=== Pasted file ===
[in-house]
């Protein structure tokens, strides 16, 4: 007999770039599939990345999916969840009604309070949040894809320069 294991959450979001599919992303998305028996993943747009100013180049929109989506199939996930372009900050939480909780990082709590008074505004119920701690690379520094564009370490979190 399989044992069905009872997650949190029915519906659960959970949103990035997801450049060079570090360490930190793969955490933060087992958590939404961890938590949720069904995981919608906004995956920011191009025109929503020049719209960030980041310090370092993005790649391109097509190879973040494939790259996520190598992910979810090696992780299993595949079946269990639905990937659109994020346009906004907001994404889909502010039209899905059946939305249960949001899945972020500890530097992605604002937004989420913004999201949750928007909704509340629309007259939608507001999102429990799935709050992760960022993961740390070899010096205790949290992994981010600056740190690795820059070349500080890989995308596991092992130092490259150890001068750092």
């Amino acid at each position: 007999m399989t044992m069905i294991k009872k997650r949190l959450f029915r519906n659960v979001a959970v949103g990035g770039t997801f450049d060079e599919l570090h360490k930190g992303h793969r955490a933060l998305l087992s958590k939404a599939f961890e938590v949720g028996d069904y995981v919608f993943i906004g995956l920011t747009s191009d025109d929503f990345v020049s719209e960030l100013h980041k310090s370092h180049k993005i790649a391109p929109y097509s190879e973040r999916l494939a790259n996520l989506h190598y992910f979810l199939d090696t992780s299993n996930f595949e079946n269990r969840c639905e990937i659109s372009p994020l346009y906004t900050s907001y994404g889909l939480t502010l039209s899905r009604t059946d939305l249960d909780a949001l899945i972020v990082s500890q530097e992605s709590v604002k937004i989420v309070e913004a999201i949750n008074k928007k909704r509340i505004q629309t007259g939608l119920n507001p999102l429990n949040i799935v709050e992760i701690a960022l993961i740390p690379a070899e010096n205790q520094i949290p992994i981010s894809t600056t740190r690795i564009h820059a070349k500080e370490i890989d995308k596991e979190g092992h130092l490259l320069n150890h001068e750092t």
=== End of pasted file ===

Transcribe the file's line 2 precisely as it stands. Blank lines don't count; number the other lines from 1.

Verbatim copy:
């Protein structure tokens, strides 16, 4: 007999770039599939990345999916969840009604309070949040894809320069 294991959450979001599919992303998305028996993943747009100013180049929109989506199939996930372009900050939480909780990082709590008074505004119920701690690379520094564009370490979190 399989044992069905009872997650949190029915519906659960959970949103990035997801450049060079570090360490930190793969955490933060087992958590939404961890938590949720069904995981919608906004995956920011191009025109929503020049719209960030980041310090370092993005790649391109097509190879973040494939790259996520190598992910979810090696992780299993595949079946269990639905990937659109994020346009906004907001994404889909502010039209899905059946939305249960949001899945972020500890530097992605604002937004989420913004999201949750928007909704509340629309007259939608507001999102429990799935709050992760960022993961740390070899010096205790949290992994981010600056740190690795820059070349500080890989995308596991092992130092490259150890001068750092």